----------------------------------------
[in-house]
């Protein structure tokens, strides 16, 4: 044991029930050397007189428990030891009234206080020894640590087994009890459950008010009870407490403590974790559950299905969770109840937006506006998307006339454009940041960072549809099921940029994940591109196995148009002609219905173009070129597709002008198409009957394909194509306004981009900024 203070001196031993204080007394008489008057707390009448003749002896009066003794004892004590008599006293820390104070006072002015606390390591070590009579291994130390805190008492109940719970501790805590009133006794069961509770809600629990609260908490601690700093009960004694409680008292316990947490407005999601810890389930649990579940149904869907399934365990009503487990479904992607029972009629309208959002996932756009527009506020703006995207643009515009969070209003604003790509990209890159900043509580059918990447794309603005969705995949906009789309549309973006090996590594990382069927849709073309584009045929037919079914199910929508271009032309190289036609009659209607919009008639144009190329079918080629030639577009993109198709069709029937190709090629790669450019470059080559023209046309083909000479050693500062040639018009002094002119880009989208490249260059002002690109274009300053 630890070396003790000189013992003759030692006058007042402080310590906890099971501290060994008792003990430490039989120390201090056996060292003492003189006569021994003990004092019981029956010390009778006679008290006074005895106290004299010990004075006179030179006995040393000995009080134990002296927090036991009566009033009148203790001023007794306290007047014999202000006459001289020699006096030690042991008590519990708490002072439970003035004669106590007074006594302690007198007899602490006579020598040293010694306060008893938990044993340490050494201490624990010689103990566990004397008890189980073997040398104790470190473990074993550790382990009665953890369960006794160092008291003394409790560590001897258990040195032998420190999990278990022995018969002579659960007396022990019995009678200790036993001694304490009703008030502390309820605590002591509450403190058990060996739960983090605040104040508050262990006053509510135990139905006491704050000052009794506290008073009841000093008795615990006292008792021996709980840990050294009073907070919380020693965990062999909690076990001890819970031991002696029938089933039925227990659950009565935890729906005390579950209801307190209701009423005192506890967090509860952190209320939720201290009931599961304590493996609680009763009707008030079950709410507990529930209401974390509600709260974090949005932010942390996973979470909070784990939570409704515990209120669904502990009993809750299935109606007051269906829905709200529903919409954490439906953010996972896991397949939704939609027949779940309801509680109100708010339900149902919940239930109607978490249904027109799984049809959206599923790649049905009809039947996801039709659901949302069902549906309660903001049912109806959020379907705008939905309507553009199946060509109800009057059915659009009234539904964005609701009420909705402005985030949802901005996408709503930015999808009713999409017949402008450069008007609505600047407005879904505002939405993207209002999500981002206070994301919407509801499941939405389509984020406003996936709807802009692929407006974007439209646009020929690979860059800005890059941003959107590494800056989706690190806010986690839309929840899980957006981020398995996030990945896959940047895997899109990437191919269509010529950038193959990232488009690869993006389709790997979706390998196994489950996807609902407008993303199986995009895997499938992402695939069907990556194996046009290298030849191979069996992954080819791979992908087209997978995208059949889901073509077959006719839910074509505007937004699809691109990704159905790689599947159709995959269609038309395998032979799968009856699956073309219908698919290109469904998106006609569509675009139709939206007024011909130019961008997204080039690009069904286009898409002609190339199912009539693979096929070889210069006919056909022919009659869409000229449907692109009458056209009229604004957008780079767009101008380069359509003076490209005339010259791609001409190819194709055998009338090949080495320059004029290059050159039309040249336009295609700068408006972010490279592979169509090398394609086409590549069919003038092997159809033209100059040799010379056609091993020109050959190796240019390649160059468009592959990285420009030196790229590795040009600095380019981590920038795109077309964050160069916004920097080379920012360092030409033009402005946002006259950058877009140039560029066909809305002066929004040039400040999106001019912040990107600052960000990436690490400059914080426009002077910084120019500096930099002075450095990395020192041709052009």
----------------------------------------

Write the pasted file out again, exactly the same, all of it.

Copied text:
[in-house]
């Protein structure tokens, strides 16, 4: 044991029930050397007189428990030891009234206080020894640590087994009890459950008010009870407490403590974790559950299905969770109840937006506006998307006339454009940041960072549809099921940029994940591109196995148009002609219905173009070129597709002008198409009957394909194509306004981009900024 203070001196031993204080007394008489008057707390009448003749002896009066003794004892004590008599006293820390104070006072002015606390390591070590009579291994130390805190008492109940719970501790805590009133006794069961509770809600629990609260908490601690700093009960004694409680008292316990947490407005999601810890389930649990579940149904869907399934365990009503487990479904992607029972009629309208959002996932756009527009506020703006995207643009515009969070209003604003790509990209890159900043509580059918990447794309603005969705995949906009789309549309973006090996590594990382069927849709073309584009045929037919079914199910929508271009032309190289036609009659209607919009008639144009190329079918080629030639577009993109198709069709029937190709090629790669450019470059080559023209046309083909000479050693500062040639018009002094002119880009989208490249260059002002690109274009300053 630890070396003790000189013992003759030692006058007042402080310590906890099971501290060994008792003990430490039989120390201090056996060292003492003189006569021994003990004092019981029956010390009778006679008290006074005895106290004299010990004075006179030179006995040393000995009080134990002296927090036991009566009033009148203790001023007794306290007047014999202000006459001289020699006096030690042991008590519990708490002072439970003035004669106590007074006594302690007198007899602490006579020598040293010694306060008893938990044993340490050494201490624990010689103990566990004397008890189980073997040398104790470190473990074993550790382990009665953890369960006794160092008291003394409790560590001897258990040195032998420190999990278990022995018969002579659960007396022990019995009678200790036993001694304490009703008030502390309820605590002591509450403190058990060996739960983090605040104040508050262990006053509510135990139905006491704050000052009794506290008073009841000093008795615990006292008792021996709980840990050294009073907070919380020693965990062999909690076990001890819970031991002696029938089933039925227990659950009565935890729906005390579950209801307190209701009423005192506890967090509860952190209320939720201290009931599961304590493996609680009763009707008030079950709410507990529930209401974390509600709260974090949005932010942390996973979470909070784990939570409704515990209120669904502990009993809750299935109606007051269906829905709200529903919409954490439906953010996972896991397949939704939609027949779940309801509680109100708010339900149902919940239930109607978490249904027109799984049809959206599923790649049905009809039947996801039709659901949302069902549906309660903001049912109806959020379907705008939905309507553009199946060509109800009057059915659009009234539904964005609701009420909705402005985030949802901005996408709503930015999808009713999409017949402008450069008007609505600047407005879904505002939405993207209002999500981002206070994301919407509801499941939405389509984020406003996936709807802009692929407006974007439209646009020929690979860059800005890059941003959107590494800056989706690190806010986690839309929840899980957006981020398995996030990945896959940047895997899109990437191919269509010529950038193959990232488009690869993006389709790997979706390998196994489950996807609902407008993303199986995009895997499938992402695939069907990556194996046009290298030849191979069996992954080819791979992908087209997978995208059949889901073509077959006719839910074509505007937004699809691109990704159905790689599947159709995959269609038309395998032979799968009856699956073309219908698919290109469904998106006609569509675009139709939206007024011909130019961008997204080039690009069904286009898409002609190339199912009539693979096929070889210069006919056909022919009659869409000229449907692109009458056209009229604004957008780079767009101008380069359509003076490209005339010259791609001409190819194709055998009338090949080495320059004029290059050159039309040249336009295609700068408006972010490279592979169509090398394609086409590549069919003038092997159809033209100059040799010379056609091993020109050959190796240019390649160059468009592959990285420009030196790229590795040009600095380019981590920038795109077309964050160069916004920097080379920012360092030409033009402005946002006259950058877009140039560029066909809305002066929004040039400040999106001019912040990107600052960000990436690490400059914080426009002077910084120019500096930099002075450095990395020192041709052009």